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It’s always been the conventional wisdom that you should buy a new car at the end of the month when dealers and salespeople are fighting to meet their sales quotas. I don’t know if it is actually true, but I do know that anyone looking for a deal on a used vehicle should avoid buying it on or around a dozen holidays. It is an interesting insight since these are the same days that dealers run special sales according to their ads. That makes it a red flag for buyer beware.
In a recent research study done by iSeeCars.com (which should be on your radar along with Edmunds and Kelly Blue Book when searching for used cars and trucks), the site found that from 2013 to 2015 there are fewer good deals to be scored even if there are massive sales being touted.
The website says that the best time to buy is often late summer and early fall when new models are often introduced and trade-ins hit dealer lots. While I agree that the variety of vehicles might be better, I’m not sure that it makes a huge difference when it comes to trucks since good used ones fly off the lot almost as fast as they come in.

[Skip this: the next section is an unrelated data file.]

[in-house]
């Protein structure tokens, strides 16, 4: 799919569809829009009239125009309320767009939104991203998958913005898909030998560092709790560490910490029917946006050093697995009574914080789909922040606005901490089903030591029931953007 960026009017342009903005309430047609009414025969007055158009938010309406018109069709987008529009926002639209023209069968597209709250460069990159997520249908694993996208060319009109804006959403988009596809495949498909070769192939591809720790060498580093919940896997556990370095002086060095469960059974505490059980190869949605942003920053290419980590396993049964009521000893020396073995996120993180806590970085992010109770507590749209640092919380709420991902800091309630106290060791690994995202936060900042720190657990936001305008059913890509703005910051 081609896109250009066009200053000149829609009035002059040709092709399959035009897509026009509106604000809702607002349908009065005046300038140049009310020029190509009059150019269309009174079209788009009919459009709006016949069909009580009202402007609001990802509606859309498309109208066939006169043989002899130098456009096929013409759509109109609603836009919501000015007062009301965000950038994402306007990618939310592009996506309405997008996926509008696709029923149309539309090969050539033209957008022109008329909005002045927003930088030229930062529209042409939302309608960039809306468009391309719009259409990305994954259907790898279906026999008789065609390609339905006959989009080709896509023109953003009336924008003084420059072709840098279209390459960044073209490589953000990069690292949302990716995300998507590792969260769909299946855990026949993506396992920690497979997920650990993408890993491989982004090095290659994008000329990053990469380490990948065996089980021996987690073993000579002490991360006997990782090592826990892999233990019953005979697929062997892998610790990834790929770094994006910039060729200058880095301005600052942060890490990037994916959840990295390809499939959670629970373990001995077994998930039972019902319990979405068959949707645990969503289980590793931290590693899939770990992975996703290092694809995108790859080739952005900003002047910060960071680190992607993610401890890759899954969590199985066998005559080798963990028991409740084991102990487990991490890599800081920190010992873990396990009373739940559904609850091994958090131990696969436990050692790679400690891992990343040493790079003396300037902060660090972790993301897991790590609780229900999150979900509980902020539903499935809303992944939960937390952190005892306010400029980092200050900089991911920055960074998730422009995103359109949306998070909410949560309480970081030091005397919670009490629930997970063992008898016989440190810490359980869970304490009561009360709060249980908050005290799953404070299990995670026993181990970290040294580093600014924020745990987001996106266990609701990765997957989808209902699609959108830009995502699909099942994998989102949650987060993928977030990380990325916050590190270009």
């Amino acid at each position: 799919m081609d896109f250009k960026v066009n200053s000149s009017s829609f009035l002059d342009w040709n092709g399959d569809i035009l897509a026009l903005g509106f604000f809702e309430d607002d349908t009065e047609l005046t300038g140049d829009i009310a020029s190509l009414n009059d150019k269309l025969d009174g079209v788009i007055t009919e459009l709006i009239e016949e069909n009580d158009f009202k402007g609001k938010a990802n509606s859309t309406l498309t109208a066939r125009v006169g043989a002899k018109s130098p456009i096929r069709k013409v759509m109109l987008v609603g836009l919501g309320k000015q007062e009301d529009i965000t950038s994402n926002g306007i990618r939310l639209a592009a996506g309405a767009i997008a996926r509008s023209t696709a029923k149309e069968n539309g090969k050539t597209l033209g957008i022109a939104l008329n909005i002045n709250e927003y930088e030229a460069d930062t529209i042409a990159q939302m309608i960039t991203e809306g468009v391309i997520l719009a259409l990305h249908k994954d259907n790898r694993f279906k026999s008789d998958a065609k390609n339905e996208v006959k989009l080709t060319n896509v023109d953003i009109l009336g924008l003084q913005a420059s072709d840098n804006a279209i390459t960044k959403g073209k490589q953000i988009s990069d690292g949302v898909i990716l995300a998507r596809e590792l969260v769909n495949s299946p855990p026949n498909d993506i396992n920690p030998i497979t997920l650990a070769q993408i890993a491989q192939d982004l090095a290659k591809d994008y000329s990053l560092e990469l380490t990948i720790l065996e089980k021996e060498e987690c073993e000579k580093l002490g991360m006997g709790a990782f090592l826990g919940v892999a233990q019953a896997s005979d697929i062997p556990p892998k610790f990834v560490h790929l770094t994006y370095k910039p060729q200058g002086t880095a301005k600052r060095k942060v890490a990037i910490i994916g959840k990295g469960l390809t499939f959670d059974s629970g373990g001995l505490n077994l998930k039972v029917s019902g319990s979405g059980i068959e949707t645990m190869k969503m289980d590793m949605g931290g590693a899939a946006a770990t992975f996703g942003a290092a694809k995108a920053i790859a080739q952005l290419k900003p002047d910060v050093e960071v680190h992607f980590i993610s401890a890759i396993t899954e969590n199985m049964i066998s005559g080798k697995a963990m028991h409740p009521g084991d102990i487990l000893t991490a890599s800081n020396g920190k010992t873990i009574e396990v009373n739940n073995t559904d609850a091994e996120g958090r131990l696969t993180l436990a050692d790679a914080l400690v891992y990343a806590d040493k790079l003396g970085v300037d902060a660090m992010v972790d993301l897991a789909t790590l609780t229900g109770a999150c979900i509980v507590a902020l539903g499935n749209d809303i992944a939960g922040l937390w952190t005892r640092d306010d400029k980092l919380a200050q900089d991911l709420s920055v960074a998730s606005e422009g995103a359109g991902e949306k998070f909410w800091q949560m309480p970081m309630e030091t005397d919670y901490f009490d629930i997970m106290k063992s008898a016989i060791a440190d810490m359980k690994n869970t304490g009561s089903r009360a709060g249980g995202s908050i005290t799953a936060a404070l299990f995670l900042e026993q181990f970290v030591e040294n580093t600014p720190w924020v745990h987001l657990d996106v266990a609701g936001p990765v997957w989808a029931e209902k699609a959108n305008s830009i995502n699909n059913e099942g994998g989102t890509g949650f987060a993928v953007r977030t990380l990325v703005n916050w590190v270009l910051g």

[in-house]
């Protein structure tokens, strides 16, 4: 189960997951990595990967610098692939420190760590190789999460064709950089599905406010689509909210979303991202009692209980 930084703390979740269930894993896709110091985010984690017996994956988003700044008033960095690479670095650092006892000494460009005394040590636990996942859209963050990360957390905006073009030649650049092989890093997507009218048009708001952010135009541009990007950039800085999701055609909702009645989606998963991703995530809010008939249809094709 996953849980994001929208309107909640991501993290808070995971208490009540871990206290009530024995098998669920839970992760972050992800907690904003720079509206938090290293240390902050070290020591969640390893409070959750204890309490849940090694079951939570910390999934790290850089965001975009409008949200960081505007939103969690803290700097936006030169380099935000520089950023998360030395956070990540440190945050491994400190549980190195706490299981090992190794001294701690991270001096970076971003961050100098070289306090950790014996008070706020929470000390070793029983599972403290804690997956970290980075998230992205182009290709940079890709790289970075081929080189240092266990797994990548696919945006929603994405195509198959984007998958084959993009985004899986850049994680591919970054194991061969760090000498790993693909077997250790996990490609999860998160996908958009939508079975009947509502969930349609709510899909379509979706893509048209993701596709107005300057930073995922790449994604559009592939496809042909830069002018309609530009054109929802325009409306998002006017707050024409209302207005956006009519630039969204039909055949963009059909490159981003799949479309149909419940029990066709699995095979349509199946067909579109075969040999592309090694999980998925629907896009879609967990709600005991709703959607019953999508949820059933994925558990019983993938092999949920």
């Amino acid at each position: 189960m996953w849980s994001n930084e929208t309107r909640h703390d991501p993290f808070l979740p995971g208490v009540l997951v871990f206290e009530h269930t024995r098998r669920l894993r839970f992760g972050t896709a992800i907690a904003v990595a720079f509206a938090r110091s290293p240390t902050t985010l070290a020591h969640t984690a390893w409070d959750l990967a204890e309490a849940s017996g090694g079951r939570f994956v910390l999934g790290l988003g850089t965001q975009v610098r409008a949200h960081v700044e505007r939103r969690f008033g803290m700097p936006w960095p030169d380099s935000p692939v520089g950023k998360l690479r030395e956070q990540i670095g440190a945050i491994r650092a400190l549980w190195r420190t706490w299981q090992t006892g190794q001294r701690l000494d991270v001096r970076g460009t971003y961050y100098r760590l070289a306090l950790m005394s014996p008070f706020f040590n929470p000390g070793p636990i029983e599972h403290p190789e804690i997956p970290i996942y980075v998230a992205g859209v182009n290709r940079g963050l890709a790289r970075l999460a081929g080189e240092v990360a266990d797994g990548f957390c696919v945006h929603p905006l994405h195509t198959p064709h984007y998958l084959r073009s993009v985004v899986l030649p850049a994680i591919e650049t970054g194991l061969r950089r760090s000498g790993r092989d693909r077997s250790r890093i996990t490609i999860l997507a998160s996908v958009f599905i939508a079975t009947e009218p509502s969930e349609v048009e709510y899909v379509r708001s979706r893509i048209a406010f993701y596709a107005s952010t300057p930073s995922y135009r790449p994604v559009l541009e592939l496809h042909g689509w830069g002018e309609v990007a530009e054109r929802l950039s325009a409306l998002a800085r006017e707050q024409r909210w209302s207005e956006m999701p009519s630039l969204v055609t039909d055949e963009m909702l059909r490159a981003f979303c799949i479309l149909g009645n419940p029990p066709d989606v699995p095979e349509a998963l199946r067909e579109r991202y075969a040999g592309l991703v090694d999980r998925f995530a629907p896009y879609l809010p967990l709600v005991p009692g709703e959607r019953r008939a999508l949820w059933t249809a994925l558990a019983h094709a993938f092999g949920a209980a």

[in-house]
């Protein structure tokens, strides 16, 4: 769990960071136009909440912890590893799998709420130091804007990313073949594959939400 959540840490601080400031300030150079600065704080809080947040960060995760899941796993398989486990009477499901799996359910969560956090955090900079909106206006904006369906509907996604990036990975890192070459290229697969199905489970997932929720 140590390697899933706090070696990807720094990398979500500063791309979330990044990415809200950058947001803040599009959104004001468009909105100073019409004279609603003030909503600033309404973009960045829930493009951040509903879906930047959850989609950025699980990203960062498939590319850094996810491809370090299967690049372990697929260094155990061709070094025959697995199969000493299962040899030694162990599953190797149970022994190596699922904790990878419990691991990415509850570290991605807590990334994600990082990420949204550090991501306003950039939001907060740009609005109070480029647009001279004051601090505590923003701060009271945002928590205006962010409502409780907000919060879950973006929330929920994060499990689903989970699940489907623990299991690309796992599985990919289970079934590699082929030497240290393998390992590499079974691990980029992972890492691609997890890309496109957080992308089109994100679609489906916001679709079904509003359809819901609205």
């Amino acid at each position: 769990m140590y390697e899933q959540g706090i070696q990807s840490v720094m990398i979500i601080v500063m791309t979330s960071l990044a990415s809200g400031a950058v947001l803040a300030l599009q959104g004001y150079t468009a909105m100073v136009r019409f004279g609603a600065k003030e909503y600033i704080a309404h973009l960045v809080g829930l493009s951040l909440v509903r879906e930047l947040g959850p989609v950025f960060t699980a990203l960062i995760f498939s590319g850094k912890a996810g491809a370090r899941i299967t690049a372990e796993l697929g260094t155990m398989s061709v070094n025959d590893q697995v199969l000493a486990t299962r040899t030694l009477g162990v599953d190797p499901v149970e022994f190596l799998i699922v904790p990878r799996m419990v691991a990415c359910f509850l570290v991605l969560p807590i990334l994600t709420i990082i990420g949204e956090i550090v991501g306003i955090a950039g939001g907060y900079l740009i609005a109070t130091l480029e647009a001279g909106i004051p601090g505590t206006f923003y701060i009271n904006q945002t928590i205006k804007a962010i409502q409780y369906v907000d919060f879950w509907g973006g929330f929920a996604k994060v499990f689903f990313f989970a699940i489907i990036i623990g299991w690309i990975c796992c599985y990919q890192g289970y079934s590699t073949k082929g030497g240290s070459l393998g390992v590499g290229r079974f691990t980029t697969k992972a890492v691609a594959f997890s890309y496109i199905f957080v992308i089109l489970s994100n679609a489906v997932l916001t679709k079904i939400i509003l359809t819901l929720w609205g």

Think about taking a day off if you don’t think that it’s a day for deals.
Worst times for a great deal
According to their research, iSeeCars.com, there is the worst deal list:
- There are 28% fewer deals than average on the 4th of July
- Mother’s Day almost rivals it at 27.5%
- The entire month of April isn’t so great at 26%
- May (27%) is also a down month as is June (23.6%)
- Easter lags at 22.2%
- Good Friday isn’t much better at 21.6%
- Memorial Day (18.3%)
- Father’s Day (18.3%)
- July (11.5%)
There is no really bad time to buy used if you are a smart shopper. Find what you want for the price that you want to pay. Be realistic and make a good deal. Think about adding a bumper-to-bumper warrant to your sale price — you never know what’s hiding or how hard the truck was driven and truck repairs can be pricey.